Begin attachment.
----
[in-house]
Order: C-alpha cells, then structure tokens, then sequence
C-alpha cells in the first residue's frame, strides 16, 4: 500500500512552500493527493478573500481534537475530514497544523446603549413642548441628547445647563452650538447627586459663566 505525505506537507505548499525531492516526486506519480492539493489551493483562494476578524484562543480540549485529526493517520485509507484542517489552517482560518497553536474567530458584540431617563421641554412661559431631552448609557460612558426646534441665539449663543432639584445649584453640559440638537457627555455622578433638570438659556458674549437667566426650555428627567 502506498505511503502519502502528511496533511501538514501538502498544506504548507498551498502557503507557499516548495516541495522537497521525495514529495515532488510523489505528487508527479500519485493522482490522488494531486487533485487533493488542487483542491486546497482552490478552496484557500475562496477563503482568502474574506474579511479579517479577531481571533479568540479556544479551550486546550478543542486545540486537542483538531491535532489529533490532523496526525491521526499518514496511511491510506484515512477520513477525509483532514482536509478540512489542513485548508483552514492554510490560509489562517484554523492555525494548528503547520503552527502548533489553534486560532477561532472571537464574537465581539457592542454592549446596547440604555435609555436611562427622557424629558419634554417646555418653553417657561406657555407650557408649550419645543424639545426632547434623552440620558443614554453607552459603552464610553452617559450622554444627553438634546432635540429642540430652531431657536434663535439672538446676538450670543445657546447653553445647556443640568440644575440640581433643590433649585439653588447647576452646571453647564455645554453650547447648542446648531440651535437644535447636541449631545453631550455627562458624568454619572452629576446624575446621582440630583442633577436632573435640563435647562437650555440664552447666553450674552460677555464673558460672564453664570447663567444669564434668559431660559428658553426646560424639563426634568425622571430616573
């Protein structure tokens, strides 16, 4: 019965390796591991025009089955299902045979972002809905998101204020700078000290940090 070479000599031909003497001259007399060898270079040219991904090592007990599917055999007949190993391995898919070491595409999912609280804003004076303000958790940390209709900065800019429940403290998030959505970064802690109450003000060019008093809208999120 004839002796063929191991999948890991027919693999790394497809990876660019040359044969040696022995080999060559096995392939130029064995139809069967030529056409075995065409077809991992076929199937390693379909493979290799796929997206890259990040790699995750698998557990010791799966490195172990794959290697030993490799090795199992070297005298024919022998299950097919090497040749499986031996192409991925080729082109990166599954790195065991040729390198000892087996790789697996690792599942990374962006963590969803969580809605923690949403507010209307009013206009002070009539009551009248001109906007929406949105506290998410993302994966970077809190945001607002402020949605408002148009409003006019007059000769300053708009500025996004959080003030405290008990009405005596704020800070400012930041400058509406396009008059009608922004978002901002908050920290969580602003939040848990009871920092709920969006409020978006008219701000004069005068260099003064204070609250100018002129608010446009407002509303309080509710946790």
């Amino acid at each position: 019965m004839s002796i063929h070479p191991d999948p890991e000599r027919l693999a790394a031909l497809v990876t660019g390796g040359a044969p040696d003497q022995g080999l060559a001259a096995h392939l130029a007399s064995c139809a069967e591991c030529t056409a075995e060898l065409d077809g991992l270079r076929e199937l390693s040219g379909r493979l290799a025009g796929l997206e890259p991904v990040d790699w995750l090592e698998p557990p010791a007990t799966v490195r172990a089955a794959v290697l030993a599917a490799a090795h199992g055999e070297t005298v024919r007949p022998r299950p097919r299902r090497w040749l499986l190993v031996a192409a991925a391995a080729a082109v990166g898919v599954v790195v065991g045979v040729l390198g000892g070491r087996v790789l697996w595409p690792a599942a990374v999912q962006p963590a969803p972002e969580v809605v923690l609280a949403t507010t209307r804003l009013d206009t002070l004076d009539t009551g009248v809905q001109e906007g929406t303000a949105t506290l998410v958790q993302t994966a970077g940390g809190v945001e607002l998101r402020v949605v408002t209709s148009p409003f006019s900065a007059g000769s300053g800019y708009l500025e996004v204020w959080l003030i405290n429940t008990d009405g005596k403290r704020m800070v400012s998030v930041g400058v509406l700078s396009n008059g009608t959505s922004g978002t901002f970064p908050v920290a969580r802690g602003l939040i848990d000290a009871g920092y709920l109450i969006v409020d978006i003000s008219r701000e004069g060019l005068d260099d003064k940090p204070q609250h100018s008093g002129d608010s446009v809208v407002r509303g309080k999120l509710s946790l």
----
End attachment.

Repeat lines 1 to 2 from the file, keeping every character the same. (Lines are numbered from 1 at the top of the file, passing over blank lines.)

[in-house]
Order: C-alpha cells, then structure tokens, then sequence